“.. and I’ve seen it before
.. and I’ll see it again
.. yes I’ve seen it before
.. just little bits of history repeating“
History Repeating, Propellerheads featuring Shirley Bassey
As the Internet began to grow rapidly in the early 1990s it became clear that the classful approach to routing, which had been introduced in 1981, would consume the IPv4 address space very fast and that improving the usage efficiency was needed. Classful Inter-Domain Routing, better known as CIDR, was introduced in 1993 and began to be deployed.
The introduction of a technology does not require its deployment, though and it took some years for classful routing to be phased out, with classful routing continuing beyond 2000. We are seeing a similar delay with another technical change today, Autonomous System Numbers (ASNs).
Internet Protocol (IP) addresses are mostly used as the unique identifiers for the devices we use to access the Internet, to provide services, and to support the network infrastructure. ASNs are the unique identifiers for Internet Service Providers’ (ISP) routing domains. If an IP address is equivalent to a street address, then an ASN is equivalent to a postal or zip code.
The Internet Engineering Task Force (IETF) expanded the pool of ASNs from a 16-bit space of 65,536 numbers to a 32-bit space of 4,294,967,296 numbers in 2007 in a way that enables compatibility between the use of 16-bit ASNs and 32-bit ANS. The “Global Policy for Allocation of ASN Blocks to Regional Internet Registries” (RIRs) was ratified the following year. It included a deployment timetable, at the end of which “IANA and the RIRs will cease to make any distinction” between the 16 and 32-bit ASNs.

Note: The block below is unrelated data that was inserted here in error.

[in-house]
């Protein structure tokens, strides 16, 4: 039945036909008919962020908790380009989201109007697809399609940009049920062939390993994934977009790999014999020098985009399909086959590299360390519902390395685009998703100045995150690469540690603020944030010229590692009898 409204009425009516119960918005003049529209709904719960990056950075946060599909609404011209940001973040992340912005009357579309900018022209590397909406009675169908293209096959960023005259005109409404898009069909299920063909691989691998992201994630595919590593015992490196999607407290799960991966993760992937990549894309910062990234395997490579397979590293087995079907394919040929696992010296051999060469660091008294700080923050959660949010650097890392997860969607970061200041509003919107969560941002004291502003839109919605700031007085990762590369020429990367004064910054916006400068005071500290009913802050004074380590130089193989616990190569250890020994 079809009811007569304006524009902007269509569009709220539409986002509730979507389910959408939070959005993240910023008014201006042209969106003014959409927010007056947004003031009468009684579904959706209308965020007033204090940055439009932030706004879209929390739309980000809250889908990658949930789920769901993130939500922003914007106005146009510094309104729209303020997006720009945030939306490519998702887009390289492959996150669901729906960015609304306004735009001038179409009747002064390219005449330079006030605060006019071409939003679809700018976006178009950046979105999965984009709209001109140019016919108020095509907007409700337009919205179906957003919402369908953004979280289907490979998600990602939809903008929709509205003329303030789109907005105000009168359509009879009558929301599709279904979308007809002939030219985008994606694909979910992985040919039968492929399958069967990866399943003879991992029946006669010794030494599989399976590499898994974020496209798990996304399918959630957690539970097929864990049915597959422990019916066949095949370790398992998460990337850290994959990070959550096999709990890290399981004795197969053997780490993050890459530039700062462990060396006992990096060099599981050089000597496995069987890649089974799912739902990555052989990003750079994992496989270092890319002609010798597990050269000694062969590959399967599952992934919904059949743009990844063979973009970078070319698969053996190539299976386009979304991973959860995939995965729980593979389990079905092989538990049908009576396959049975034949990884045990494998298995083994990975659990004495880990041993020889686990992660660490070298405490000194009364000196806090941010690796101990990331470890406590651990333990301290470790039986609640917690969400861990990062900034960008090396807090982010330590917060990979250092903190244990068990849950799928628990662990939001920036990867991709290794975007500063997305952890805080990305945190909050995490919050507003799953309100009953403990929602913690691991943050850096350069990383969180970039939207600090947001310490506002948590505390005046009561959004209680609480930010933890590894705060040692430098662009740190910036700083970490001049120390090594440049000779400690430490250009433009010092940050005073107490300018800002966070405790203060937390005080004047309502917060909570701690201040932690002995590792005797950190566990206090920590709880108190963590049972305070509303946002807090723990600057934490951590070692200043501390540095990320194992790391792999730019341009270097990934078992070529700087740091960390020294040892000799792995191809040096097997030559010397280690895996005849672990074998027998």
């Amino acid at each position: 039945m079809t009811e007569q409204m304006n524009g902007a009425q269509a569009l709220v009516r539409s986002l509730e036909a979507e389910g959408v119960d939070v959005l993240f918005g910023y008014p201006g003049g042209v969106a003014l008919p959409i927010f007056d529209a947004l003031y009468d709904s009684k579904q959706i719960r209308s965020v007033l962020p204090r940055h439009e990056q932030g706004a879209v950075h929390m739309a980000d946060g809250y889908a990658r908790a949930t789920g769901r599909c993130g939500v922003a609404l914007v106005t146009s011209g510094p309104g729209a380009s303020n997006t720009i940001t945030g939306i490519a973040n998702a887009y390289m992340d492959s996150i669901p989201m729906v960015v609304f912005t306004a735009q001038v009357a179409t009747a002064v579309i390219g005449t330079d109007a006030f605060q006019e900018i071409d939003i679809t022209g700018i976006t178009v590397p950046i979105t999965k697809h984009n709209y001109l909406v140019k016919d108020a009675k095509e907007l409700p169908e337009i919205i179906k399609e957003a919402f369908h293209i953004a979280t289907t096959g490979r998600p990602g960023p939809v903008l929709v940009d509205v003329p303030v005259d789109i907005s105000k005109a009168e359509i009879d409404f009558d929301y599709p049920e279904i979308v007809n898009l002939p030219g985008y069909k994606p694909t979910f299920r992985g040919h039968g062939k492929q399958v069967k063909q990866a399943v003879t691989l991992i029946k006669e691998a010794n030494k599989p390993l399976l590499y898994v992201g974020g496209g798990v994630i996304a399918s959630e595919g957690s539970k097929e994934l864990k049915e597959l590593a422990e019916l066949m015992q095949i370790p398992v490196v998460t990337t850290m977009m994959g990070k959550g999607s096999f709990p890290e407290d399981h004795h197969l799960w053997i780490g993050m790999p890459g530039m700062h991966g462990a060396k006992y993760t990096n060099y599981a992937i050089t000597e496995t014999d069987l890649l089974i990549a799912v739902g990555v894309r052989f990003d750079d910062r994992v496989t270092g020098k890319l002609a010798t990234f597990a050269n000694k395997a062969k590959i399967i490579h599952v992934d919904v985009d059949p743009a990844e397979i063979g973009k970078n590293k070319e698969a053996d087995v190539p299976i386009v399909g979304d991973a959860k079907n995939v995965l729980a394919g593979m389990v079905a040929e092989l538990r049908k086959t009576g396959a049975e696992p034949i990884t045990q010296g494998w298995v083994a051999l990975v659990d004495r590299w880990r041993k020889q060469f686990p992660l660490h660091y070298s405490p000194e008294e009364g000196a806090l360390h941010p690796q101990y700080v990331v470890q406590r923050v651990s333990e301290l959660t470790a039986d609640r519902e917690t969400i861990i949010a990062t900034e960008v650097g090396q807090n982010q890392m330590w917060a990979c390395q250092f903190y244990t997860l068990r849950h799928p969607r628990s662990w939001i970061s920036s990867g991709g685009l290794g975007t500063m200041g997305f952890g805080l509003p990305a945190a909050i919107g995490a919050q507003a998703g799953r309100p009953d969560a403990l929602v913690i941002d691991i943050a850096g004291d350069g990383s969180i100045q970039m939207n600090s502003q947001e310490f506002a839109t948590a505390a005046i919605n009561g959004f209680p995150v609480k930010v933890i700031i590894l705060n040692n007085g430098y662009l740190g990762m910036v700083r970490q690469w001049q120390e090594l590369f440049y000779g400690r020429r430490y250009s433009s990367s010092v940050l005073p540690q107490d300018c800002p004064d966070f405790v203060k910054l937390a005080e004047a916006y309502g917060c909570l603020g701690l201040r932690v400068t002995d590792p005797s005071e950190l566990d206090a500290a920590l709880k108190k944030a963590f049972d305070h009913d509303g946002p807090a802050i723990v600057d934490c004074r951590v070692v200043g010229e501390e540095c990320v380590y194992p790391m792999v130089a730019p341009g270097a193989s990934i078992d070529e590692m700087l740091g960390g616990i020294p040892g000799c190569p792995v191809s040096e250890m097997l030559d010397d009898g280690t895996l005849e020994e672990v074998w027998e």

In 2010 the policy was updated by the five regional addressing communities and ratified by the Board to push the deadline a year into the future. Two years ago I wrote a blog post noting there were only three blocks of 16-bit ASNs left. Today, they are almost gone and soon no-one will be able to get a fresh 16-bit ASN.
The number of ASNs in use grew by about 3,000 between the start of 2013 and 2014, and there are about that many unused 16-bit numbers left. The IANA Autonomous System Numbers registry now has fewer than 500 and the remainder is split between the five RIRs. Transit ISPs that want to be able to take on new multi-homed customers are going to have to turn on support for 32-bit ASNs very soon.
Here we are in 2014 and some new ISPs still experience problems with upstream providers not accepting their 32-bit ASNs. The technology is there but not everyone has deployed support for it, whether that’s in the routing infrastructure or operational support systems. It is time for all network providers to support 32-bit ASNs for the growth and health of the Internet.